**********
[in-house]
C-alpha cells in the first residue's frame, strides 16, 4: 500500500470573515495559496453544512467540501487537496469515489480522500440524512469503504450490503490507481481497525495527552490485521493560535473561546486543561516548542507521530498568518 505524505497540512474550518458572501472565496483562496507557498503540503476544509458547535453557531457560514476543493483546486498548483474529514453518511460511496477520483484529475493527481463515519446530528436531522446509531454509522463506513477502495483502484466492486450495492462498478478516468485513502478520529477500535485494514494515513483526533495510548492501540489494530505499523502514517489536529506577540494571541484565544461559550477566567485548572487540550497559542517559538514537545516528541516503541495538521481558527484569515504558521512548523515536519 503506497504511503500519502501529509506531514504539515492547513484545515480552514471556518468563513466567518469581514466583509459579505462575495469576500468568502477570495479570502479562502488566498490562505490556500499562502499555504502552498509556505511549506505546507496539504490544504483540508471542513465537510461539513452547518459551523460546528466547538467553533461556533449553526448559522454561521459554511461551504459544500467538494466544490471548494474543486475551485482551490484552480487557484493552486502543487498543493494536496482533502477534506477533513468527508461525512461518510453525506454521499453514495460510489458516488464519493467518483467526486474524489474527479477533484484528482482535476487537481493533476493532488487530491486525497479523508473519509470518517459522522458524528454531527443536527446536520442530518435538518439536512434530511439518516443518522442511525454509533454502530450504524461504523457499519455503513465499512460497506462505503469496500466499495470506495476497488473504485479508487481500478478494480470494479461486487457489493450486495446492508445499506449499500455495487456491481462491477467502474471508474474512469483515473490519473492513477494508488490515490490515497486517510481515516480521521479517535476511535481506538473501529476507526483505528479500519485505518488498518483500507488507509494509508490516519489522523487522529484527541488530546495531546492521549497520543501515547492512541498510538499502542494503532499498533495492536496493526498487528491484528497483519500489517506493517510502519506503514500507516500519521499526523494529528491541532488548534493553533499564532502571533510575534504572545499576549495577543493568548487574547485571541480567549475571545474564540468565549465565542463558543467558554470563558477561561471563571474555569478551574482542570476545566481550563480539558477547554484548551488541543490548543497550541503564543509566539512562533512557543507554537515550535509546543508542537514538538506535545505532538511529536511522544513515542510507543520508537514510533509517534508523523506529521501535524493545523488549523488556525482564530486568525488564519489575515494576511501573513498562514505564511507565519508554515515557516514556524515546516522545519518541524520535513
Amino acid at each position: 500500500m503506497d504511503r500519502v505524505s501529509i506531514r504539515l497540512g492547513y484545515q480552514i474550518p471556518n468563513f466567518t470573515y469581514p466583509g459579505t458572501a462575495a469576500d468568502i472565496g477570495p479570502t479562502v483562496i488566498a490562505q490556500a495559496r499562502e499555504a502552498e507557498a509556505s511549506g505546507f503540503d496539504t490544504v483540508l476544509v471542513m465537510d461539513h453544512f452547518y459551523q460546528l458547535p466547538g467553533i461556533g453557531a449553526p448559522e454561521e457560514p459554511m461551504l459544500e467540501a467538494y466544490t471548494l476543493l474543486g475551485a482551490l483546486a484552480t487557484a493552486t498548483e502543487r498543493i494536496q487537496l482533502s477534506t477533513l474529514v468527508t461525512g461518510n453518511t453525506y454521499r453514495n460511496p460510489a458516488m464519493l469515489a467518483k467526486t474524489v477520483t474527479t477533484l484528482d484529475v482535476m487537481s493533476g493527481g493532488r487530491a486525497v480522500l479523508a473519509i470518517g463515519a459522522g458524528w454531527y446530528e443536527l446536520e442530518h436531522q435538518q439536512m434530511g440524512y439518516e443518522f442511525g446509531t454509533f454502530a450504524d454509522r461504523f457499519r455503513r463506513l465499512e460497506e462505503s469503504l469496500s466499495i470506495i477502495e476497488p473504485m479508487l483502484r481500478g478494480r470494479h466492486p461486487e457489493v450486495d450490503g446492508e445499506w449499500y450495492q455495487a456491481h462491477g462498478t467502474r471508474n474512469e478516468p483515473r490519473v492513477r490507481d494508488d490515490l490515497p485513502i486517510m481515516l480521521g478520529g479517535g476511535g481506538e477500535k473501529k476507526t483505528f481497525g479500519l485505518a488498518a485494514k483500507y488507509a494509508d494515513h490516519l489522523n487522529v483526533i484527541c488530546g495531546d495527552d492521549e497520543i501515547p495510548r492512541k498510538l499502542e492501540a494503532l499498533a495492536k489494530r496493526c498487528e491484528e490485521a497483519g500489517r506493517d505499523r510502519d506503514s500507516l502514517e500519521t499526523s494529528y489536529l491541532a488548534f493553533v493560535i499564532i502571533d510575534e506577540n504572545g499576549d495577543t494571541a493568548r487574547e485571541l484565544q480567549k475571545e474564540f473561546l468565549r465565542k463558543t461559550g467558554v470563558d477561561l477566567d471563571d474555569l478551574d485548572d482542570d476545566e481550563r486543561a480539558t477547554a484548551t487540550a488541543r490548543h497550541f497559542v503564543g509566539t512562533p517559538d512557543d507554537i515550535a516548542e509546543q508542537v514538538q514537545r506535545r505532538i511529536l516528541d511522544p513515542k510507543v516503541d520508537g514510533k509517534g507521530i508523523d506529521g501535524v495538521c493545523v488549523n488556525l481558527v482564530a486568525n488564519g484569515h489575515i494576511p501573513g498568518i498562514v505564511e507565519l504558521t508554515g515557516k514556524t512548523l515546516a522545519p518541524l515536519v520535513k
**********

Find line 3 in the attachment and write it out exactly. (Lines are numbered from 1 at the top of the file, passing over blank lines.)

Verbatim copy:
Amino acid at each position: 500500500m503506497d504511503r500519502v505524505s501529509i506531514r504539515l497540512g492547513y484545515q480552514i474550518p471556518n468563513f466567518t470573515y469581514p466583509g459579505t458572501a462575495a469576500d468568502i472565496g477570495p479570502t479562502v483562496i488566498a490562505q490556500a495559496r499562502e499555504a502552498e507557498a509556505s511549506g505546507f503540503d496539504t490544504v483540508l476544509v471542513m465537510d461539513h453544512f452547518y459551523q460546528l458547535p466547538g467553533i461556533g453557531a449553526p448559522e454561521e457560514p459554511m461551504l459544500e467540501a467538494y466544490t471548494l476543493l474543486g475551485a482551490l483546486a484552480t487557484a493552486t498548483e502543487r498543493i494536496q487537496l482533502s477534506t477533513l474529514v468527508t461525512g461518510n453518511t453525506y454521499r453514495n460511496p460510489a458516488m464519493l469515489a467518483k467526486t474524489v477520483t474527479t477533484l484528482d484529475v482535476m487537481s493533476g493527481g493532488r487530491a486525497v480522500l479523508a473519509i470518517g463515519a459522522g458524528w454531527y446530528e443536527l446536520e442530518h436531522q435538518q439536512m434530511g440524512y439518516e443518522f442511525g446509531t454509533f454502530a450504524d454509522r461504523f457499519r455503513r463506513l465499512e460497506e462505503s469503504l469496500s466499495i470506495i477502495e476497488p473504485m479508487l483502484r481500478g478494480r470494479h466492486p461486487e457489493v450486495d450490503g446492508e445499506w449499500y450495492q455495487a456491481h462491477g462498478t467502474r471508474n474512469e478516468p483515473r490519473v492513477r490507481d494508488d490515490l490515497p485513502i486517510m481515516l480521521g478520529g479517535g476511535g481506538e477500535k473501529k476507526t483505528f481497525g479500519l485505518a488498518a485494514k483500507y488507509a494509508d494515513h490516519l489522523n487522529v483526533i484527541c488530546g495531546d495527552d492521549e497520543i501515547p495510548r492512541k498510538l499502542e492501540a494503532l499498533a495492536k489494530r496493526c498487528e491484528e490485521a497483519g500489517r506493517d505499523r510502519d506503514s500507516l502514517e500519521t499526523s494529528y489536529l491541532a488548534f493553533v493560535i499564532i502571533d510575534e506577540n504572545g499576549d495577543t494571541a493568548r487574547e485571541l484565544q480567549k475571545e474564540f473561546l468565549r465565542k463558543t461559550g467558554v470563558d477561561l477566567d471563571d474555569l478551574d485548572d482542570d476545566e481550563r486543561a480539558t477547554a484548551t487540550a488541543r490548543h497550541f497559542v503564543g509566539t512562533p517559538d512557543d507554537i515550535a516548542e509546543q508542537v514538538q514537545r506535545r505532538i511529536l516528541d511522544p513515542k510507543v516503541d520508537g514510533k509517534g507521530i508523523d506529521g501535524v495538521c493545523v488549523n488556525l481558527v482564530a486568525n488564519g484569515h489575515i494576511p501573513g498568518i498562514v505564511e507565519l504558521t508554515g515557516k514556524t512548523l515546516a522545519p518541524l515536519v520535513k